MFL: It involves selectively dissolving the components of a composite to recover them. In the case of thermoplastic polymer matrices this process, while not easy, is technically feasible. In the case of thermosetting polymer matrices, selectively dissolving the polymer matrix without damaging the fibers is more complicated and requires specific equipment and protocols. This aspect is also being addressed in the Recy-Composite project. The initial results reveal the feasibility of this process. The recovered carbon reinforcement is of good quality and could be reintroduced to create a new composite with satisfactory properties. There are still many obstacles to overcome, including identifying solvents that could achieve the objective without creating any major health or safety problems.
Are there recycling issues for other types of composites?
MFL: Without being exhaustive, there is a new type of composite material that will someday need to be recycled: composites that use natural fibers. They offer very interesting properties, including from an environmental perspective. The problem is that the end-of-life processing of these materials is not yet well understood. For now, only mechanical recycling has been considered and it is already posing technical problems. The plant reinforcements used in these materials are susceptible to aging and are more temperature and shear sensitive. Grinding, reprocessing and reintegrating these components into a new composite material results in significant decreases in mechanical performance. A potential solution currently being assessed as part of the Recy-Composite project involves an original compounding process that can lower the temperatures. The initial results confirm this technology’s potential, but they must be complemented to ensure a higher level of performance.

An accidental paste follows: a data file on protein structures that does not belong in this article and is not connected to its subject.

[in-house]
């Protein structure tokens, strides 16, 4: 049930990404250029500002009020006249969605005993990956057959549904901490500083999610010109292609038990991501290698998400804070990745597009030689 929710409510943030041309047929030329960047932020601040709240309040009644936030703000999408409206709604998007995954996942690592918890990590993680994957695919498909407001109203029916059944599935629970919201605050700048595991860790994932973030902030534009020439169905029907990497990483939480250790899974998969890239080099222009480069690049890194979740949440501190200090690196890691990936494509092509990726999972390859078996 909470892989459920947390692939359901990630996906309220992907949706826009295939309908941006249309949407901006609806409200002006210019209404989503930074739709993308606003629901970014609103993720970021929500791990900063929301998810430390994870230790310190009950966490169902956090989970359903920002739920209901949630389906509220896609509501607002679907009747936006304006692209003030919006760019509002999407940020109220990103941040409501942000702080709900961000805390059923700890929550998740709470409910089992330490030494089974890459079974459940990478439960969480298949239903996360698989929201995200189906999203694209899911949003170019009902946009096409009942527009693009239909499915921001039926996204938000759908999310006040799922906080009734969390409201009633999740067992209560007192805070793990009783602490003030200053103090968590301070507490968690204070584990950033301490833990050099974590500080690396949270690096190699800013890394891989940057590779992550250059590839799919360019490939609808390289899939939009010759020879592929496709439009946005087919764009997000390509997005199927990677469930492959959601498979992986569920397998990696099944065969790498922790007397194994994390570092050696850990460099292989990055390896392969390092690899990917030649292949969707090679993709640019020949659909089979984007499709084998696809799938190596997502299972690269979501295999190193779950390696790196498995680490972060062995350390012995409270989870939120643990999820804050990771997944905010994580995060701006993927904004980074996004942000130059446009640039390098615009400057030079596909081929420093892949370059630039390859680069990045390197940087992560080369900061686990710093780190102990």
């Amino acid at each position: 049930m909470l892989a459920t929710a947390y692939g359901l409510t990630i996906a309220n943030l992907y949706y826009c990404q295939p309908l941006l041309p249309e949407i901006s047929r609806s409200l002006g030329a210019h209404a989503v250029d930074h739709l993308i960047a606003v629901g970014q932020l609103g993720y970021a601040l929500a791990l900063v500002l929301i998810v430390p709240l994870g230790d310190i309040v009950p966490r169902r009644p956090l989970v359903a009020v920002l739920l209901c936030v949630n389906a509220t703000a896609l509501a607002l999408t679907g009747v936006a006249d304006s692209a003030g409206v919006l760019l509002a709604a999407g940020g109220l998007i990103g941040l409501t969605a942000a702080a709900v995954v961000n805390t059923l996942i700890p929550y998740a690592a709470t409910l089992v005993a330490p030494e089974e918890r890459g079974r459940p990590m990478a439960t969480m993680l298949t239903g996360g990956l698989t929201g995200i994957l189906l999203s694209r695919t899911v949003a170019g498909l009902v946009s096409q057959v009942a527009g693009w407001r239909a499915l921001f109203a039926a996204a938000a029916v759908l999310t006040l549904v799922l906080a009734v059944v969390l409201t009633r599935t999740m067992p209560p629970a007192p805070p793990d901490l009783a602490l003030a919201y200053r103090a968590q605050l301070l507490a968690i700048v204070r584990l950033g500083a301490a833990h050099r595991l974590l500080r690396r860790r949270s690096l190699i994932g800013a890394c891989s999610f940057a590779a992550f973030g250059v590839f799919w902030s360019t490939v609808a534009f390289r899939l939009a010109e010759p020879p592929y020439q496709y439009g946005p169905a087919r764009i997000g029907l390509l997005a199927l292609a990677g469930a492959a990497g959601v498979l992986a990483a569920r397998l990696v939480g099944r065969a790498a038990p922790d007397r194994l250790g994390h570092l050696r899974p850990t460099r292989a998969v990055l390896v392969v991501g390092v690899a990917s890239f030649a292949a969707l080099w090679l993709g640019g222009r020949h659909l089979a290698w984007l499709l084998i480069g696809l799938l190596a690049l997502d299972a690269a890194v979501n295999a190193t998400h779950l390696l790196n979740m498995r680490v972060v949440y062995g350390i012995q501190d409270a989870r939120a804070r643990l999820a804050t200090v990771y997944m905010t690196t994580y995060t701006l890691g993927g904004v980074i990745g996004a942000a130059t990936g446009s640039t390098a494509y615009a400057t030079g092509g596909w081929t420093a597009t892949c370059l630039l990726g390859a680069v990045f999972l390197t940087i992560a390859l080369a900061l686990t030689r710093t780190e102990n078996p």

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In general, does the low volume of composite materials pose any problems in developing a recycling system?
MFL: Yes, because the biggest problem is currently the volume of the composite materials sources available for recycling. Until we can obtain a more constant and homogeneous inflow of the composites, it will be difficult to recycle them. Yet, one of the main advantages of structural composites is that, as primary construction materials, they are designed on a case-by-case basis according to the application. This explains the great variety of materials to be processed, the small volumes and why recycling solutions must be adapted case by case.
Is there cause for optimism regarding our ability to establish recycling systems despite this case-by-case issue?
MFL: The markets are rapidly evolving. Many applications are being developed for which the recycling costs can be compensated by gains in raw materials, without adversely affecting performance. Composites are increasingly used for structural parts, which naturally leads to an increase in volume of the potential sources of composites to recycle. The location of these future sources is fairly well known: in areas involving aircraft, wind turbines and major infrastructures. We also know the types of materials they contain. In these cases, the dismantling, collection and treatment circuits will be easy to create and adapt. The major challenge will be handling common, diffuse waste that is not well identified. Yet, even with lower volumes compared to other materials, it will still be possible to organize profitable systems.
These situations will not arise until a few years from now. Why is it important to study this topic already?
MFL: These systems will only be profitable if technical solutions to the problems have been validated beforehand. Excuses such as “it’s not profitable today”, “the systems do not exist” or “the inflow is too insignificant,” must not prevent us from seeking solutions. Otherwise, once the volumes become truly significant and the environmental constraints become extreme, we will be without technical solutions and systems. We will not have made any progress and the only proposed solution will be: “we must stop producing composite materials!” The volumes do not yet exist, but we can predict and anticipate them, design logistics to be implemented and at the same time prepare for the scientific and technical work that remains to be done.
*The Interreg V France Wallonie Flandres RECY-COMPOSITE project, supported by the European Union and the Walloon Region is jointly led by Certech, VKC, CTP, CREPIM, ARMINES and IMT Lille Douai.